National identity management fatigue
By KEN UGBECHIE
Post-Independence Nigeria has struggled with the issue of identity and accurate census. Since the rebirth of democracy in 1999, the nation has gone through several identity motions, all amounting to zilch, the worst being the national ID card project midwifed by Chief Olusegun Obasanjo government. That project was powered by a French company, Sagem, but it failed. Not only did it fail, it was a festering ground for sleaze and under-hand deals involving top politicians.
At the end, the project failed to capture the identity of eligible Nigerians. Besides, it entered the growing national archive of infamy not just as a failed project but one that brought the nation to global ridicule. In recent years, several agencies and organisations, public and private, have made fitful attempts at capturing the true identity of Nigerians but such efforts remain discrete and uncoordinated hence cannot fittingly be profiled as a national databank of Nigerians.
All of these previous attempts were aimed chiefly at issuing identity cards to Nigerians or merely having their biometrics locked up in the chambers and vulnerable vaults of the various agencies. But the jinx appears to be broken, well, almost. The President Goodluck Jonathan government through an Act of Parliament implemented a national identity management project. The project was first conceived in 2007 after the Sagem debacle. The responsibility of implementing the project was placed on the shoulder of the leadership of the National Identity Management Commission (NIMC).The process, unlike the previous ones, is unobtrusive and largely technology-driven thus leaving very limited or no room for human manipulation. Unlike previous identity exercises, the NIMC project carries the force of law and has in-built redundancy and safety valves that guarantee the effective storage and protection of the database. This makes it reliable, verifiable and dependable.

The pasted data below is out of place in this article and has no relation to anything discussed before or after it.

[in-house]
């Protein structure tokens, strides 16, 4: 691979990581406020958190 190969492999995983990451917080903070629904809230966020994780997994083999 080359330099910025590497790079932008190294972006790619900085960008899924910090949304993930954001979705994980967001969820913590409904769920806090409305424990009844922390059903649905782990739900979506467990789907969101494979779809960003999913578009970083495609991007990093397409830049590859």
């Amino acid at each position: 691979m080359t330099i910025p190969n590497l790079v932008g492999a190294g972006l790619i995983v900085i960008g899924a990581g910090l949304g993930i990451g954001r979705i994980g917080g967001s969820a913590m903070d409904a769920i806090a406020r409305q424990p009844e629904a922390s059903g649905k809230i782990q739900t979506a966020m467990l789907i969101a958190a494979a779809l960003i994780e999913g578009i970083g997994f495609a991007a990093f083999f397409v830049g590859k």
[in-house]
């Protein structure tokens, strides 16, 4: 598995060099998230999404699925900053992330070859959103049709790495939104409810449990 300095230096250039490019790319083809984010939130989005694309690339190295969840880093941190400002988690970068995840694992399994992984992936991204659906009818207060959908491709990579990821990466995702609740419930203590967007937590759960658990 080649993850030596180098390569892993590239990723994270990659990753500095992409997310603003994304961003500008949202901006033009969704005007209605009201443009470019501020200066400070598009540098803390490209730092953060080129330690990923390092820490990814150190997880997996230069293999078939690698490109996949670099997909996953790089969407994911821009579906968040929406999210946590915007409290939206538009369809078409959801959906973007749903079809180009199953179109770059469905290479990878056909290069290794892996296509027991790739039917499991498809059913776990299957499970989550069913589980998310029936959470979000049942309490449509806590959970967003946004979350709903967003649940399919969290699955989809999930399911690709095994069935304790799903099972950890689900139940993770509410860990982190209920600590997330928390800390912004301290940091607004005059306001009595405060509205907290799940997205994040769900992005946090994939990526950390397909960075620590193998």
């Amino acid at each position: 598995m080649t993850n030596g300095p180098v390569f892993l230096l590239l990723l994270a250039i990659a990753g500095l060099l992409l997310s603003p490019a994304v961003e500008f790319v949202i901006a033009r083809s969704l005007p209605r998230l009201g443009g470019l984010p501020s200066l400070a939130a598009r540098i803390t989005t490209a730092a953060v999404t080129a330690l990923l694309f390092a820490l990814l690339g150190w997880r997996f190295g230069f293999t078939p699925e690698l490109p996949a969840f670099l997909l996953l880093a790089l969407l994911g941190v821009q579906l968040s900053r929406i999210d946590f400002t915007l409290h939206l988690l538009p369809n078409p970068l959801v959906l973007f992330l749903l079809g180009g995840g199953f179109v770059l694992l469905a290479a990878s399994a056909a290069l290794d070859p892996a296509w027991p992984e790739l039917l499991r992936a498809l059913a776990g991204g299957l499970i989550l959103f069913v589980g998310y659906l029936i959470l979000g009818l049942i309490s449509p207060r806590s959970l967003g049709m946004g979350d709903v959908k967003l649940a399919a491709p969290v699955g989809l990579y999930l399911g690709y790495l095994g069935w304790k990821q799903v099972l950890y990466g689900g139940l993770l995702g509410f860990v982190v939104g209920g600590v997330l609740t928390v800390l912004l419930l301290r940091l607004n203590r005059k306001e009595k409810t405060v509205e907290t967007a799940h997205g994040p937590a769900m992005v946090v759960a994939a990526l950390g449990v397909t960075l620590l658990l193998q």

NIMC is a strategic agency and its activity is critical for proper national planning. Unlike many other data-capturing processes including the ones conducted by telecom firms, the NIMC data management system remains the most reliable biometric capturing exercise undertaken by any Nigerian government. The process of registration has remained largely diligent and painstaking such that any data captured is the true details of the person (s). Besides, NIMC is backed by an Act of Parliament to discharge the duty of capturing the data of only Nigerian citizens, not just any person resident in Nigeria.
A brief encounter with Aliyu Aziz, the Director General of the Commission recently brought to the fore the pains and aches of a critical but neglected agency. NIMC is indeed a neglected agency; almost abandoned by the same Federal Government that set it up. The commission is struggling, merely dragging itself on the floor encumbered by myriad challenges. Poor power supply, poor staff motivation, lack of funds and inadequate equipment to drive the operations of the commission are just a few of the multitude of the challenges that dog its operations. And with these has come low staff morale. Most NIMC offices across the nation are shadows of what an office should really be and you wonder how the staff are ever motivated to come to work; you wonder how genuine productivity would be achieved under such drab and dehumanizing work environment with horrendously poor ergonomics. Some NIMC offices in some states are not connected to the national grid; meaning they are cut off from the nation’s meagre power supply system. Add to that the fact that NIMC is so starved of funds that it cannot guarantee steady supply of diesel for its operations in these states. The image you get is an office that is not truly an office; that’s what NIMC is.